To the editor:
We, the visionary progressives of America, do not feel defeat. Unlike many of my colleagues, friends, and family members, I have not felt an ounce of despair in facing the reality of Bernie Sanders’ suspended campaign.
In learning the fight for delegates had officially come to an end, I was met with an overwhelming blend of strong emotions. Defeat was nowhere to be found. Among these, gratitude, hope, and most importantly, service, overtook any sense of mourning I may have felt that day.
In this moment of realization, I was overcome with gratitude. Gratitude for the senator from Vermont for unifying young people, people of color, students, and a nationwide coalition of diverse Americans toward a common goal of a transformed America.
I felt gratitude for the dozens of young activists I had been lucky enough to meet and work with on local progressive campaigns, initiatives, and community projects to fulfill our vision of an economy and political system of compassion and selflessness under a President Bernie Sanders.
Most importantly, I’m grateful that we’re not done fighting for what’s right, and that we have no intention of abandoning our political revolution.
Next, I’m more hopeful now than during any moment on the campaign trail with my fellow activists fighting for real change. I stand optimistic that the United States will have Medicare for All, a Green New Deal, economic justice, criminal justice reform, and the structural transformation required to build an economy and a political system that works for all, not just a few.
I stand hopeful because American progressives have been aware of and angry at social and economic injustices perpetuated by a corrupt political establishment for decades – we had just failed to answer two conundrums that would define our 21st-century political revolution. What exactly is the “political establishment?” Also, what would a compassionate America realistically resemble? Sen. Sanders answered both of these questions and re-energized our progressive movement for justice, equality, and American democracy. It is because of this I stand hopeful.
Next, I was met with a renewed sense of service. I had realized that our movement was not just about Bernie Sanders, nor merely the senator’s presidential campaign. Our political revolution is a mass cultural push toward social and economic equality that operates through people-funded, progressive political campaigns as a means to renewing and expanding the American dream.
Our movement chose Bernie Sanders because the senator realized this very fact, and was grounded by the same roots of compassion and selflessness that our movement continues to grow from. Unwaveringly fighting for the principles of “not me, us,” the senator had invigorated our movement to realize our obligation to the American people.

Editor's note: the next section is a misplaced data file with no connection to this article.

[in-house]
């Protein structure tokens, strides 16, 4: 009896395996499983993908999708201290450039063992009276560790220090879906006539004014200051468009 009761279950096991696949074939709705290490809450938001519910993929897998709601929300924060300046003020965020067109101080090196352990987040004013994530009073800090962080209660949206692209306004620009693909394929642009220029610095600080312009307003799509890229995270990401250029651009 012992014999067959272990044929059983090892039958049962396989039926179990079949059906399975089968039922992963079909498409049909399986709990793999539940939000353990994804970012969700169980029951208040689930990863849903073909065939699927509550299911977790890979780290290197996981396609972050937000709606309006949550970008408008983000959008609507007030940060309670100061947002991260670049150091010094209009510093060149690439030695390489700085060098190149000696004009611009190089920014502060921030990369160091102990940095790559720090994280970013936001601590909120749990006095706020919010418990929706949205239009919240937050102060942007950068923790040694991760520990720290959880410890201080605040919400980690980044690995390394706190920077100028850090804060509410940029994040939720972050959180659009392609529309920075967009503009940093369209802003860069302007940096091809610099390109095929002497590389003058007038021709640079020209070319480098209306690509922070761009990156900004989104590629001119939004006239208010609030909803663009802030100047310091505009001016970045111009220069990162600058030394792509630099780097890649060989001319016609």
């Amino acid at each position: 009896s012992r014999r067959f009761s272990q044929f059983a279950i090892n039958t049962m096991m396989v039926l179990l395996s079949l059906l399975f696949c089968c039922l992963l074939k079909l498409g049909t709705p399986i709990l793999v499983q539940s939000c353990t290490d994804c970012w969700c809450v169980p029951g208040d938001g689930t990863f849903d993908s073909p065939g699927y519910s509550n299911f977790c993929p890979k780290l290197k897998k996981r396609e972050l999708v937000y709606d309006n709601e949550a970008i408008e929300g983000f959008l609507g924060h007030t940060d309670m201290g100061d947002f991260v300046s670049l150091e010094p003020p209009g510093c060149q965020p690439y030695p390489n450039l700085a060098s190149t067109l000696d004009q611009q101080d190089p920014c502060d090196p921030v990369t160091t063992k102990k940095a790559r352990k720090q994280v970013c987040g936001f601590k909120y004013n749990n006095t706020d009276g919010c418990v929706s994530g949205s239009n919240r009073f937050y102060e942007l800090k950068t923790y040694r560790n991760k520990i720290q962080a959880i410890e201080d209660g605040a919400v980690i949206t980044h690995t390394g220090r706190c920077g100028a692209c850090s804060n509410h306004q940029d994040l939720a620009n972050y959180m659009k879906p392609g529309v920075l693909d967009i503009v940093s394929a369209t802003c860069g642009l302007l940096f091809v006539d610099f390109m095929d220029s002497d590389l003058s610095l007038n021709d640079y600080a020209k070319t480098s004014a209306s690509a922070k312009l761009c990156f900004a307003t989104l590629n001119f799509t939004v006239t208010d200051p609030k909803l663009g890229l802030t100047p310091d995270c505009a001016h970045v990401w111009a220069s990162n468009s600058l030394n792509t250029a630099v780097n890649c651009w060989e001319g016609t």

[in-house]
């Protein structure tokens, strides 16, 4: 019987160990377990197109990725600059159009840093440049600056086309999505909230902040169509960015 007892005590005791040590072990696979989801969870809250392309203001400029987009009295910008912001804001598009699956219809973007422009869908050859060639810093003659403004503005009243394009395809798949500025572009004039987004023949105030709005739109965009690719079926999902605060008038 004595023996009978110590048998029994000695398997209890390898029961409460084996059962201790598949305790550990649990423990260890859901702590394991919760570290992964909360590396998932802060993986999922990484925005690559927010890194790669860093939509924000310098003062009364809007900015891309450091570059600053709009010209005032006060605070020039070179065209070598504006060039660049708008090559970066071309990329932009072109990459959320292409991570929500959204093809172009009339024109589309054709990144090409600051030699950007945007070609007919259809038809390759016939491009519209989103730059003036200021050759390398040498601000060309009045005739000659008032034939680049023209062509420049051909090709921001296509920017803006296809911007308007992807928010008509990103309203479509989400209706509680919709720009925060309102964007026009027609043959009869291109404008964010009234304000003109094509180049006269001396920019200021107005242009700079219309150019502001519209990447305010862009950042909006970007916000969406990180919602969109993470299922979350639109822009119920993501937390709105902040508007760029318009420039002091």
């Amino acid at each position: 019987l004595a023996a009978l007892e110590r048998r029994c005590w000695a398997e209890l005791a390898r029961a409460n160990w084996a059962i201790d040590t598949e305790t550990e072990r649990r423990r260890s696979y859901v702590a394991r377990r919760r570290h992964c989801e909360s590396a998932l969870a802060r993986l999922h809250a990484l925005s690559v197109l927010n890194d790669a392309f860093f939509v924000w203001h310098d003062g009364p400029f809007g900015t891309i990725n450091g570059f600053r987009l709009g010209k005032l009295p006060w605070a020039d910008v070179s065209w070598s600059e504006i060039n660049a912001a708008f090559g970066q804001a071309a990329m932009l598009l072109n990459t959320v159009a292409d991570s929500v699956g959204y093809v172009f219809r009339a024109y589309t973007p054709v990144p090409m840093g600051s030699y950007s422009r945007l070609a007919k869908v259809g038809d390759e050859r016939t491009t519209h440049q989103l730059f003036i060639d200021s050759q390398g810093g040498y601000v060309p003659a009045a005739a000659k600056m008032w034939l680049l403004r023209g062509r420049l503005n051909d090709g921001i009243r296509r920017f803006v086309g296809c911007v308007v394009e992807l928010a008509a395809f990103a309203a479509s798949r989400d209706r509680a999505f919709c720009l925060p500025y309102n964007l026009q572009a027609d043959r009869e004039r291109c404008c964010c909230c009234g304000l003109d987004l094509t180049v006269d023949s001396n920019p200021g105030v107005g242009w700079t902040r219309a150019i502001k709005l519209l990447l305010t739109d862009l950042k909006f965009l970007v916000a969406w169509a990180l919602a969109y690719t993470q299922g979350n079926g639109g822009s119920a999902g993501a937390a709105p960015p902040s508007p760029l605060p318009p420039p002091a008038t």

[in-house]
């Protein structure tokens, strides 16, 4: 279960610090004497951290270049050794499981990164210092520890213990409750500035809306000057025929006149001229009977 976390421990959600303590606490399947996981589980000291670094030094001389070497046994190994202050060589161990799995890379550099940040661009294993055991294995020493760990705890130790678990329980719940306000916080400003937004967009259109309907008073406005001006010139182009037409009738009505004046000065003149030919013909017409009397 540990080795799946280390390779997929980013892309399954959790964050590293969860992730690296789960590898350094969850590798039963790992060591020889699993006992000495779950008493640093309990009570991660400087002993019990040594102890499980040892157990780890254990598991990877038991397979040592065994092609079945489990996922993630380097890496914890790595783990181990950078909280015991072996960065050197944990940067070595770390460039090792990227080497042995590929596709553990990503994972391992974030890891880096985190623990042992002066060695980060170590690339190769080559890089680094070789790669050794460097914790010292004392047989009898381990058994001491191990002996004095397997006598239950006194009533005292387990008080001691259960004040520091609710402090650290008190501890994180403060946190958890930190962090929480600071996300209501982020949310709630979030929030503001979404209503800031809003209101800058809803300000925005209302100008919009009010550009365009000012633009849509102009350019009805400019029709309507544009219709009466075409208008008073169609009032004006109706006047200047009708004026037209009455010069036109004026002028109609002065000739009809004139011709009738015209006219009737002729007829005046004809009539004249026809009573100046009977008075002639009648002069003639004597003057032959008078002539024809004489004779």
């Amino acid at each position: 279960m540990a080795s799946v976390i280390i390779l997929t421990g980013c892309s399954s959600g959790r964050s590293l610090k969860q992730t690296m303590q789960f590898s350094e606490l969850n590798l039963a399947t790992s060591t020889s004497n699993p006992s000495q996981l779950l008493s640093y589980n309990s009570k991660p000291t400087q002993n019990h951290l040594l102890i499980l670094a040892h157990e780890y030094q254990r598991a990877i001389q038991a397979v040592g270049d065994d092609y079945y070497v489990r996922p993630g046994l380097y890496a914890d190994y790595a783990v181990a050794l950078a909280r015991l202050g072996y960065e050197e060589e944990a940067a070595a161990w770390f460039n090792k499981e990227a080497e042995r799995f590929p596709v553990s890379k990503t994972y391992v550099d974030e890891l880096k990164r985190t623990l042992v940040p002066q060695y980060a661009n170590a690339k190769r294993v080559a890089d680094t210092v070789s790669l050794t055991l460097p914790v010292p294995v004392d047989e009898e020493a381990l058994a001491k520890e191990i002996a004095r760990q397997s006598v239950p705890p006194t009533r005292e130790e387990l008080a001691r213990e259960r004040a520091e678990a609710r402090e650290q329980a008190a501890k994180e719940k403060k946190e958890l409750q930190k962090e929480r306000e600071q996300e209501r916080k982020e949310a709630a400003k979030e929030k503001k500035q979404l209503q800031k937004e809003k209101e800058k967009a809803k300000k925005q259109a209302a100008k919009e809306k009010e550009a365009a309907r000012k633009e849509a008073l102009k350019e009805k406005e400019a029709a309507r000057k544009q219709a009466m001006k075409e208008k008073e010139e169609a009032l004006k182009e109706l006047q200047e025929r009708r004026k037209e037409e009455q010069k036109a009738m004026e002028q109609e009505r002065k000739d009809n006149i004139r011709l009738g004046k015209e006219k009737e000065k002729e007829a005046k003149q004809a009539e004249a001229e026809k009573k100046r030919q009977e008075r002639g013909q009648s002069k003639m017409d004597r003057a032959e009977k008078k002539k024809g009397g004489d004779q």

This election season, I’ve come to realize a sense of service to young people, people of color, members of the LGBTQ+ community like myself, working people, and the marginalized communities of America as a result of Sen. Sanders’ revolutionary campaign.
Finally, this past April, in collaboration with various other young, diverse progressives throughout southern Maine, I’ve founded Maine Youth for Economic Reform: a youth-led, policy-focused advocacy group working within the State Legislature to fight for our vision of a compassionate and humane political system and economy for all. Our organization is working to push historic state legislation through to signature by Maine’s governor, such as L.D. 1611, establishing universal health care in the state of Maine.
Maine Youth for Economic Reform is also currently working to support local progressive campaigns for public office, such as Chloe Maxmin for Maine Senate District 13; Betsy Sweet for U.S. Senate, a fearless champion of Medicare for All; and dozens of other progressive leaders.
Our central policy platform lists five economic human rights critical to a humane and just small-business economy: a human right to affordable health care; a secure retirement income for all; workplace democracy and accountability; a human right to clean water, food, and air; and affordable access to higher education and trade schools for all. This is our plan to fulfill Bernie Sanders’ vision of America, and we are energized.
To the former mayor of Burlington, fearless political visionary, and most importantly compassionate human being, Sen. Bernie Sanders, I offer a sincere “thank you” for inspiring the American people to ask for more, because we’re not done fighting.